Also, as you tie the cane up, don’t tie the very end of the cane; put your last tie about a foot from the cane’s end. Sometimes tying down the end of the cane seems to stifle its continued growth. Finally, don’t wait too long to start tying the strong cane up or else it will get stiff and attach to the fence in an undesirable way and be more difficult to place vertically, as you want.
Or as I want, I should say. What if you just let a grapevine grow on a chain link fence without this tying, training, and later, pruning? It will grow, and it will give you grapes, but it will also take over your world. Grapes can be incredibly vigorous plants. Training and pruning them as I’m describing ensures that the vines stay within a certain size and produce the near-maximum in quantity and quality of fruit.
Back to training: Once the strong, vertically tied cane reaches the top of the fence, bend it to the right or left and begin tying it horizontally. Whichever way you direct it, another cane will grow near the bend that you can use to tie horizontally in the other direction. What we’re aiming for is a “T” shape. This might be as far as your vine gets in the first year.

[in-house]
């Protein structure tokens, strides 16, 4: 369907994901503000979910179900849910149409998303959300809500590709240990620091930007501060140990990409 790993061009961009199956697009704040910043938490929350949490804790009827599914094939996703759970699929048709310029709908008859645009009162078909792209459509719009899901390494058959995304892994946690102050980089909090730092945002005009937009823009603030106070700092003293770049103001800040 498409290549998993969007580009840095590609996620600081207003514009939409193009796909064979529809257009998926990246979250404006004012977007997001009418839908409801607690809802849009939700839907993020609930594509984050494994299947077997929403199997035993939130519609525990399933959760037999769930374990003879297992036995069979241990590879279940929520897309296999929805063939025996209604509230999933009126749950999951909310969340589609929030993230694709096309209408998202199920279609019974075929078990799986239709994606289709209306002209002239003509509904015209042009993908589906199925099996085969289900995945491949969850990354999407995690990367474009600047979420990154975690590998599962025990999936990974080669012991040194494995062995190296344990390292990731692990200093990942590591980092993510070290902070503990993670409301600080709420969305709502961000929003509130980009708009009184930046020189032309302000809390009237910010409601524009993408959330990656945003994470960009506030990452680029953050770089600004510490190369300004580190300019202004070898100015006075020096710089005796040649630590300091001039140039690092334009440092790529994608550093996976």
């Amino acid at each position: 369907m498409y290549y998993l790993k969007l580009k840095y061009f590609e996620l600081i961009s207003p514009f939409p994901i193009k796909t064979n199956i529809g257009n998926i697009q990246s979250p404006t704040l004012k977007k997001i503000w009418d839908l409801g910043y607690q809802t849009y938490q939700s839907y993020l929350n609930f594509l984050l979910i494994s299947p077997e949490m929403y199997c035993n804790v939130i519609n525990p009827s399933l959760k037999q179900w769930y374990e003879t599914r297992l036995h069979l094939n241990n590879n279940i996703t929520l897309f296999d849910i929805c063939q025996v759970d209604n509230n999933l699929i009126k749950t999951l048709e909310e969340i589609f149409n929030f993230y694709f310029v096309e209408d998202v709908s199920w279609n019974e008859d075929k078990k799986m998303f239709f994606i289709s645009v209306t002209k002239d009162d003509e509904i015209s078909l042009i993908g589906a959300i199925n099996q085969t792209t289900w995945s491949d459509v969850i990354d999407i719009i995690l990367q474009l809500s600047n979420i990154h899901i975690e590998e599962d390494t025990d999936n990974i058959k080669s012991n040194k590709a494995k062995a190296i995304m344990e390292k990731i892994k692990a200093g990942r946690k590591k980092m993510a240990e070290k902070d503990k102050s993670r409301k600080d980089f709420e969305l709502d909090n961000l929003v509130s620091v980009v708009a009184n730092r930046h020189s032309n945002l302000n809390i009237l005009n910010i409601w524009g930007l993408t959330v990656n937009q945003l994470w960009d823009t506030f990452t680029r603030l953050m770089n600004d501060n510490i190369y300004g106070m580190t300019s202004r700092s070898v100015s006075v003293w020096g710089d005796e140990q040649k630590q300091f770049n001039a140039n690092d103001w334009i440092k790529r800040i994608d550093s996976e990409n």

Training: second summer
My chain link fence is 5.5 feet tall, and I have my top horizontal arms at that height. But I’ve also grown lower horizontal arms on all of my vines at 3.5-4 feet from the ground. Having two sets of horizontal arms allows for two levels of foliage as well as two levels of fruit production — although not necessarily more overall fruit production.
Sprouts will grow off the sides of your vertical trunk in the second spring if they hadn’t in the first spring, so if you want lower arms just choose two and tie them horizontally.
After you’ve got the two or four horizontal arms that you want, your training work is done. This is the scaffold that the vine will have for the rest of its life.
A note on nomenclature: I’m using the word “arm,” but grape people usually use the fancy word “cordon” for these permanent arms.